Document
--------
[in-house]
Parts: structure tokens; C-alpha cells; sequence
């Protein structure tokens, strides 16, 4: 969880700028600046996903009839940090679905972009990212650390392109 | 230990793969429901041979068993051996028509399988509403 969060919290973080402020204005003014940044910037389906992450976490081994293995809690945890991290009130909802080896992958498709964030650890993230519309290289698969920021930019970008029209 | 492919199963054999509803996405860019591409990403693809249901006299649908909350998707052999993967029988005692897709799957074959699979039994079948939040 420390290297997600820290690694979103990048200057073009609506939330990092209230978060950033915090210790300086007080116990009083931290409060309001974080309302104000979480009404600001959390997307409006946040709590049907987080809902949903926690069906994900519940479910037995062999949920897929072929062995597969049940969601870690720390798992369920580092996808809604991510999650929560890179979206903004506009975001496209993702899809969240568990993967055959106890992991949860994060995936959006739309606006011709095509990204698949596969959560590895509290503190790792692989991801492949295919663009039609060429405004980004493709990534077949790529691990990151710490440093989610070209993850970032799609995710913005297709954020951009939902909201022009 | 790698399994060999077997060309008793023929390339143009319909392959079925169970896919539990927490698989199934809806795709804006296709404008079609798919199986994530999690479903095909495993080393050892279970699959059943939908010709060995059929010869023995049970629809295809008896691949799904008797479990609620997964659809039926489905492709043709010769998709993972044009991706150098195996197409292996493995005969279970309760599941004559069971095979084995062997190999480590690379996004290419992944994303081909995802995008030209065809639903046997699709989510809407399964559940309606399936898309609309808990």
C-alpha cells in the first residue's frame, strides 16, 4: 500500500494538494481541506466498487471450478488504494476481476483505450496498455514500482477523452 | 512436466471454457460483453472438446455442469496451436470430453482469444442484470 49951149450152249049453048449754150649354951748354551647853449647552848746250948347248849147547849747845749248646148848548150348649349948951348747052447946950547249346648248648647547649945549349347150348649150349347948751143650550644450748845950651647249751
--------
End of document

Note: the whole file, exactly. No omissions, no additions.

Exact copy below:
[in-house]
Parts: structure tokens; C-alpha cells; sequence
């Protein structure tokens, strides 16, 4: 969880700028600046996903009839940090679905972009990212650390392109 | 230990793969429901041979068993051996028509399988509403 969060919290973080402020204005003014940044910037389906992450976490081994293995809690945890991290009130909802080896992958498709964030650890993230519309290289698969920021930019970008029209 | 492919199963054999509803996405860019591409990403693809249901006299649908909350998707052999993967029988005692897709799957074959699979039994079948939040 420390290297997600820290690694979103990048200057073009609506939330990092209230978060950033915090210790300086007080116990009083931290409060309001974080309302104000979480009404600001959390997307409006946040709590049907987080809902949903926690069906994900519940479910037995062999949920897929072929062995597969049940969601870690720390798992369920580092996808809604991510999650929560890179979206903004506009975001496209993702899809969240568990993967055959106890992991949860994060995936959006739309606006011709095509990204698949596969959560590895509290503190790792692989991801492949295919663009039609060429405004980004493709990534077949790529691990990151710490440093989610070209993850970032799609995710913005297709954020951009939902909201022009 | 790698399994060999077997060309008793023929390339143009319909392959079925169970896919539990927490698989199934809806795709804006296709404008079609798919199986994530999690479903095909495993080393050892279970699959059943939908010709060995059929010869023995049970629809295809008896691949799904008797479990609620997964659809039926489905492709043709010769998709993972044009991706150098195996197409292996493995005969279970309760599941004559069971095979084995062997190999480590690379996004290419992944994303081909995802995008030209065809639903046997699709989510809407399964559940309606399936898309609309808990």
C-alpha cells in the first residue's frame, strides 16, 4: 500500500494538494481541506466498487471450478488504494476481476483505450496498455514500482477523452 | 512436466471454457460483453472438446455442469496451436470430453482469444442484470 49951149450152249049453048449754150649354951748354551647853449647552848746250948347248849147547849747845749248646148848548150348649349948951348747052447946950547249346648248648647547649945549349347150348649150349347948751143650550644450748845950651647249751